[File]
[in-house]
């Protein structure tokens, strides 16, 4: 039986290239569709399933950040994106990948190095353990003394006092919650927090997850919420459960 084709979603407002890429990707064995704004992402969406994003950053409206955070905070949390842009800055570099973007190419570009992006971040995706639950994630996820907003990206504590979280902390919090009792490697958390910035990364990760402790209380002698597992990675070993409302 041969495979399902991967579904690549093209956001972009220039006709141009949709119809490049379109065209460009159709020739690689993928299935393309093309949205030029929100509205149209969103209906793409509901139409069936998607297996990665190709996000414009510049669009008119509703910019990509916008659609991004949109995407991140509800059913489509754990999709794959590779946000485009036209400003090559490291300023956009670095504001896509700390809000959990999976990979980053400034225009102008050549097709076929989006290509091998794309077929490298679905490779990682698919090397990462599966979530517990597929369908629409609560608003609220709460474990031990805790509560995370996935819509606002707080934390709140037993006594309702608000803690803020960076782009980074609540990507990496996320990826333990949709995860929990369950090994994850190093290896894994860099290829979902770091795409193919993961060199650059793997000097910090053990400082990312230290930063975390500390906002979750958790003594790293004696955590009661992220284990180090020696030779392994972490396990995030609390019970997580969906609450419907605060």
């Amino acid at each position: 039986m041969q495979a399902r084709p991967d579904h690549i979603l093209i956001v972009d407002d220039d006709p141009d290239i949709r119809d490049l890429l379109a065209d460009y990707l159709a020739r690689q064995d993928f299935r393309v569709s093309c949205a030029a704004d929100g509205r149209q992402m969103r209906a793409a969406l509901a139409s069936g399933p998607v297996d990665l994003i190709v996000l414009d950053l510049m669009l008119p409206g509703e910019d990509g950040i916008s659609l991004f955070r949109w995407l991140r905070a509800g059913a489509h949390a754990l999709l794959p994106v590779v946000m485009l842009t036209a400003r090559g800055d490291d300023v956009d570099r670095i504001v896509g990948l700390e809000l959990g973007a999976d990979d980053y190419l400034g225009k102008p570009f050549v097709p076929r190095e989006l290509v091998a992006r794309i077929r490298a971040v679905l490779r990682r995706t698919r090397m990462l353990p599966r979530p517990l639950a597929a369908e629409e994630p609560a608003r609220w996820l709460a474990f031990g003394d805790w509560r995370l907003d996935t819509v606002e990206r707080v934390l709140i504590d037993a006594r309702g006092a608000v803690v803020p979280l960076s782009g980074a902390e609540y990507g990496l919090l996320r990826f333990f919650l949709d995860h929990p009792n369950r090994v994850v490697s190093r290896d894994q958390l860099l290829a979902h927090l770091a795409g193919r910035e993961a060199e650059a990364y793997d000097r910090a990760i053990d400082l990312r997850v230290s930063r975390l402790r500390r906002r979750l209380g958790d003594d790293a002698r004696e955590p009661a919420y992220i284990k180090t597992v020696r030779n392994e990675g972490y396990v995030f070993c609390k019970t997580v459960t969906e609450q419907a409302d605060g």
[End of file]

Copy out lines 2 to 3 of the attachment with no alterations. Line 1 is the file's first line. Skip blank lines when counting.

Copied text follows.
């Protein structure tokens, strides 16, 4: 039986290239569709399933950040994106990948190095353990003394006092919650927090997850919420459960 084709979603407002890429990707064995704004992402969406994003950053409206955070905070949390842009800055570099973007190419570009992006971040995706639950994630996820907003990206504590979280902390919090009792490697958390910035990364990760402790209380002698597992990675070993409302 041969495979399902991967579904690549093209956001972009220039006709141009949709119809490049379109065209460009159709020739690689993928299935393309093309949205030029929100509205149209969103209906793409509901139409069936998607297996990665190709996000414009510049669009008119509703910019990509916008659609991004949109995407991140509800059913489509754990999709794959590779946000485009036209400003090559490291300023956009670095504001896509700390809000959990999976990979980053400034225009102008050549097709076929989006290509091998794309077929490298679905490779990682698919090397990462599966979530517990597929369908629409609560608003609220709460474990031990805790509560995370996935819509606002707080934390709140037993006594309702608000803690803020960076782009980074609540990507990496996320990826333990949709995860929990369950090994994850190093290896894994860099290829979902770091795409193919993961060199650059793997000097910090053990400082990312230290930063975390500390906002979750958790003594790293004696955590009661992220284990180090020696030779392994972490396990995030609390019970997580969906609450419907605060």
């Amino acid at each position: 039986m041969q495979a399902r084709p991967d579904h690549i979603l093209i956001v972009d407002d220039d006709p141009d290239i949709r119809d490049l890429l379109a065209d460009y990707l159709a020739r690689q064995d993928f299935r393309v569709s093309c949205a030029a704004d929100g509205r149209q992402m969103r209906a793409a969406l509901a139409s069936g399933p998607v297996d990665l994003i190709v996000l414009d950053l510049m669009l008119p409206g509703e910019d990509g950040i916008s659609l991004f955070r949109w995407l991140r905070a509800g059913a489509h949390a754990l999709l794959p994106v590779v946000m485009l842009t036209a400003r090559g800055d490291d300023v956009d570099r670095i504001v896509g990948l700390e809000l959990g973007a999976d990979d980053y190419l400034g225009k102008p570009f050549v097709p076929r190095e989006l290509v091998a992006r794309i077929r490298a971040v679905l490779r990682r995706t698919r090397m990462l353990p599966r979530p517990l639950a597929a369908e629409e994630p609560a608003r609220w996820l709460a474990f031990g003394d805790w509560r995370l907003d996935t819509v606002e990206r707080v934390l709140i504590d037993a006594r309702g006092a608000v803690v803020p979280l960076s782009g980074a902390e609540y990507g990496l919090l996320r990826f333990f919650l949709d995860h929990p009792n369950r090994v994850v490697s190093r290896d894994q958390l860099l290829a979902h927090l770091a795409g193919r910035e993961a060199e650059a990364y793997d000097r910090a990760i053990d400082l990312r997850v230290s930063r975390l402790r500390r906002r979750l209380g958790d003594d790293a002698r004696e955590p009661a919420y992220i284990k180090t597992v020696r030779n392994e990675g972490y396990v995030f070993c609390k019970t997580v459960t969906e609450q419907a409302d605060g």